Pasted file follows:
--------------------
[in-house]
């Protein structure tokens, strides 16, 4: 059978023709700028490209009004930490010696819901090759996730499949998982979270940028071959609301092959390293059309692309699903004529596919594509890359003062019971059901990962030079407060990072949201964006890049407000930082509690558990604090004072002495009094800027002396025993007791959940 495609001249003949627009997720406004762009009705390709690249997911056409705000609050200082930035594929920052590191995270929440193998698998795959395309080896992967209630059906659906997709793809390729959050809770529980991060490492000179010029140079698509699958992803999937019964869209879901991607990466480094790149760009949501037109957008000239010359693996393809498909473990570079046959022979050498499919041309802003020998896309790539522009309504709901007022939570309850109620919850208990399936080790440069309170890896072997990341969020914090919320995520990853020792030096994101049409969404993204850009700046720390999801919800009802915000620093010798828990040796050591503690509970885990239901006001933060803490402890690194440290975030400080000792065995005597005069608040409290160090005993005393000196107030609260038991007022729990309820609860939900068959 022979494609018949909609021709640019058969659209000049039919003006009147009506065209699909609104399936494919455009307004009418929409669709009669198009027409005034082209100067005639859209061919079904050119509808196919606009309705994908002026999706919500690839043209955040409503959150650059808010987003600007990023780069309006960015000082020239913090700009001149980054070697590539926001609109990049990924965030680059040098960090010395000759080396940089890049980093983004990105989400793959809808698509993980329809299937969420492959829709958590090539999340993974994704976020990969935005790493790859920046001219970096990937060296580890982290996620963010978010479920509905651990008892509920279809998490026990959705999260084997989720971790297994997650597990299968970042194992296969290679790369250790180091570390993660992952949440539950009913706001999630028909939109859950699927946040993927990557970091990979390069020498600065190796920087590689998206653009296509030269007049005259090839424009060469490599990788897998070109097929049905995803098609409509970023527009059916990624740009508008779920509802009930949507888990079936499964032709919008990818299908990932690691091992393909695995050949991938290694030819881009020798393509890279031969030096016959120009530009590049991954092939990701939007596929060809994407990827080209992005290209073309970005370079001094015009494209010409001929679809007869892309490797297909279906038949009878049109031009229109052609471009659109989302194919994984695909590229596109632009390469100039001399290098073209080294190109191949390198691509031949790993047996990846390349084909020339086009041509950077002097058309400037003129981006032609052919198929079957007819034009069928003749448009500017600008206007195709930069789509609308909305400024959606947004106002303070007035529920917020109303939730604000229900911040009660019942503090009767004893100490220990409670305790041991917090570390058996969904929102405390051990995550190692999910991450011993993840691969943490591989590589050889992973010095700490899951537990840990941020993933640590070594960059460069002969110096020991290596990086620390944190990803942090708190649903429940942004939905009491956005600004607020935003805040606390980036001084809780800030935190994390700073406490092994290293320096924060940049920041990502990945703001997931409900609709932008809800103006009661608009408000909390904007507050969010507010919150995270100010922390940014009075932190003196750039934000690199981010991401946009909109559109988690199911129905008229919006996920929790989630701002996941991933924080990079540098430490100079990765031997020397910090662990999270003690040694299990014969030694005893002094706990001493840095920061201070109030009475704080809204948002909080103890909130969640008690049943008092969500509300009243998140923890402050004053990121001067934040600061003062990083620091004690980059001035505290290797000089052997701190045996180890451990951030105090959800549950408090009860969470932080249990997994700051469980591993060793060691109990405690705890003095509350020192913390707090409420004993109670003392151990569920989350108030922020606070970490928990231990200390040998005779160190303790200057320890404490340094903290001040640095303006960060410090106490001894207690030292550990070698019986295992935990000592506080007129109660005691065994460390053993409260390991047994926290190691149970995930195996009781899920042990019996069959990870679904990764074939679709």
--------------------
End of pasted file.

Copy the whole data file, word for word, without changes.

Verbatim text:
[in-house]
């Protein structure tokens, strides 16, 4: 059978023709700028490209009004930490010696819901090759996730499949998982979270940028071959609301092959390293059309692309699903004529596919594509890359003062019971059901990962030079407060990072949201964006890049407000930082509690558990604090004072002495009094800027002396025993007791959940 495609001249003949627009997720406004762009009705390709690249997911056409705000609050200082930035594929920052590191995270929440193998698998795959395309080896992967209630059906659906997709793809390729959050809770529980991060490492000179010029140079698509699958992803999937019964869209879901991607990466480094790149760009949501037109957008000239010359693996393809498909473990570079046959022979050498499919041309802003020998896309790539522009309504709901007022939570309850109620919850208990399936080790440069309170890896072997990341969020914090919320995520990853020792030096994101049409969404993204850009700046720390999801919800009802915000620093010798828990040796050591503690509970885990239901006001933060803490402890690194440290975030400080000792065995005597005069608040409290160090005993005393000196107030609260038991007022729990309820609860939900068959 022979494609018949909609021709640019058969659209000049039919003006009147009506065209699909609104399936494919455009307004009418929409669709009669198009027409005034082209100067005639859209061919079904050119509808196919606009309705994908002026999706919500690839043209955040409503959150650059808010987003600007990023780069309006960015000082020239913090700009001149980054070697590539926001609109990049990924965030680059040098960090010395000759080396940089890049980093983004990105989400793959809808698509993980329809299937969420492959829709958590090539999340993974994704976020990969935005790493790859920046001219970096990937060296580890982290996620963010978010479920509905651990008892509920279809998490026990959705999260084997989720971790297994997650597990299968970042194992296969290679790369250790180091570390993660992952949440539950009913706001999630028909939109859950699927946040993927990557970091990979390069020498600065190796920087590689998206653009296509030269007049005259090839424009060469490599990788897998070109097929049905995803098609409509970023527009059916990624740009508008779920509802009930949507888990079936499964032709919008990818299908990932690691091992393909695995050949991938290694030819881009020798393509890279031969030096016959120009530009590049991954092939990701939007596929060809994407990827080209992005290209073309970005370079001094015009494209010409001929679809007869892309490797297909279906038949009878049109031009229109052609471009659109989302194919994984695909590229596109632009390469100039001399290098073209080294190109191949390198691509031949790993047996990846390349084909020339086009041509950077002097058309400037003129981006032609052919198929079957007819034009069928003749448009500017600008206007195709930069789509609308909305400024959606947004106002303070007035529920917020109303939730604000229900911040009660019942503090009767004893100490220990409670305790041991917090570390058996969904929102405390051990995550190692999910991450011993993840691969943490591989590589050889992973010095700490899951537990840990941020993933640590070594960059460069002969110096020991290596990086620390944190990803942090708190649903429940942004939905009491956005600004607020935003805040606390980036001084809780800030935190994390700073406490092994290293320096924060940049920041990502990945703001997931409900609709932008809800103006009661608009408000909390904007507050969010507010919150995270100010922390940014009075932190003196750039934000690199981010991401946009909109559109988690199911129905008229919006996920929790989630701002996941991933924080990079540098430490100079990765031997020397910090662990999270003690040694299990014969030694005893002094706990001493840095920061201070109030009475704080809204948002909080103890909130969640008690049943008092969500509300009243998140923890402050004053990121001067934040600061003062990083620091004690980059001035505290290797000089052997701190045996180890451990951030105090959800549950408090009860969470932080249990997994700051469980591993060793060691109990405690705890003095509350020192913390707090409420004993109670003392151990569920989350108030922020606070970490928990231990200390040998005779160190303790200057320890404490340094903290001040640095303006960060410090106490001894207690030292550990070698019986295992935990000592506080007129109660005691065994460390053993409260390991047994926290190691149970995930195996009781899920042990019996069959990870679904990764074939679709």